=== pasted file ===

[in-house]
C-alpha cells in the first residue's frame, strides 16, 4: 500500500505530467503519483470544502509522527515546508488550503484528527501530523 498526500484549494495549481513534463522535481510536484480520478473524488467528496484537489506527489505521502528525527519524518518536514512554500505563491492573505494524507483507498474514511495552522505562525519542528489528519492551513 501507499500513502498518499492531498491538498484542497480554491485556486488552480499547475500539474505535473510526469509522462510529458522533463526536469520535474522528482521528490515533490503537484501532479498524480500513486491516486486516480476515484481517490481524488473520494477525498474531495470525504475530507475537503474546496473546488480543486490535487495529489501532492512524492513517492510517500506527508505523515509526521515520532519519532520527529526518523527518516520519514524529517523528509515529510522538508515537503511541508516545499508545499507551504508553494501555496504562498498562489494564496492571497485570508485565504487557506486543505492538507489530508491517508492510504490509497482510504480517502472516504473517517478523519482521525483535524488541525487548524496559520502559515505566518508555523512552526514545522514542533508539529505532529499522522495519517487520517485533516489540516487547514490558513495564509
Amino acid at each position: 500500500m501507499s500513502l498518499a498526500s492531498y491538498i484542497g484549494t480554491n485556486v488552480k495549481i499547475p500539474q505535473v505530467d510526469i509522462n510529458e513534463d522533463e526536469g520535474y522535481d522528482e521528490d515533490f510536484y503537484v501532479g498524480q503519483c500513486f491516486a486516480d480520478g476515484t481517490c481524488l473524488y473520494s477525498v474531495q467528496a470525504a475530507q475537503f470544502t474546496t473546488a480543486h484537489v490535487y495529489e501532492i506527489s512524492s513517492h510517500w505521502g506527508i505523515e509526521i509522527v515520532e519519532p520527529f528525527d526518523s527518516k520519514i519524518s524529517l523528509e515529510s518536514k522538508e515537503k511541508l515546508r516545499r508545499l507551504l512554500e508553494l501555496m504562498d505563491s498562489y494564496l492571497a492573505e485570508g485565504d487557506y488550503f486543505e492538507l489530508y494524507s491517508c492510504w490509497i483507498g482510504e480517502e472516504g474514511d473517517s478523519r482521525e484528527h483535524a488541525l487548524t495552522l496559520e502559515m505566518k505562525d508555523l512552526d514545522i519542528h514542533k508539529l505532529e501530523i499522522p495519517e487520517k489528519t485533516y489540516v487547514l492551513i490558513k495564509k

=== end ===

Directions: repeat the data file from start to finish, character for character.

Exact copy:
[in-house]
C-alpha cells in the first residue's frame, strides 16, 4: 500500500505530467503519483470544502509522527515546508488550503484528527501530523 498526500484549494495549481513534463522535481510536484480520478473524488467528496484537489506527489505521502528525527519524518518536514512554500505563491492573505494524507483507498474514511495552522505562525519542528489528519492551513 501507499500513502498518499492531498491538498484542497480554491485556486488552480499547475500539474505535473510526469509522462510529458522533463526536469520535474522528482521528490515533490503537484501532479498524480500513486491516486486516480476515484481517490481524488473520494477525498474531495470525504475530507475537503474546496473546488480543486490535487495529489501532492512524492513517492510517500506527508505523515509526521515520532519519532520527529526518523527518516520519514524529517523528509515529510522538508515537503511541508516545499508545499507551504508553494501555496504562498498562489494564496492571497485570508485565504487557506486543505492538507489530508491517508492510504490509497482510504480517502472516504473517517478523519482521525483535524488541525487548524496559520502559515505566518508555523512552526514545522514542533508539529505532529499522522495519517487520517485533516489540516487547514490558513495564509
Amino acid at each position: 500500500m501507499s500513502l498518499a498526500s492531498y491538498i484542497g484549494t480554491n485556486v488552480k495549481i499547475p500539474q505535473v505530467d510526469i509522462n510529458e513534463d522533463e526536469g520535474y522535481d522528482e521528490d515533490f510536484y503537484v501532479g498524480q503519483c500513486f491516486a486516480d480520478g476515484t481517490c481524488l473524488y473520494s477525498v474531495q467528496a470525504a475530507q475537503f470544502t474546496t473546488a480543486h484537489v490535487y495529489e501532492i506527489s512524492s513517492h510517500w505521502g506527508i505523515e509526521i509522527v515520532e519519532p520527529f528525527d526518523s527518516k520519514i519524518s524529517l523528509e515529510s518536514k522538508e515537503k511541508l515546508r516545499r508545499l507551504l512554500e508553494l501555496m504562498d505563491s498562489y494564496l492571497a492573505e485570508g485565504d487557506y488550503f486543505e492538507l489530508y494524507s491517508c492510504w490509497i483507498g482510504e480517502e472516504g474514511d473517517s478523519r482521525e484528527h483535524a488541525l487548524t495552522l496559520e502559515m505566518k505562525d508555523l512552526d514545522i519542528h514542533k508539529l505532529e501530523i499522522p495519517e487520517k489528519t485533516y489540516v487547514l492551513i490558513k495564509k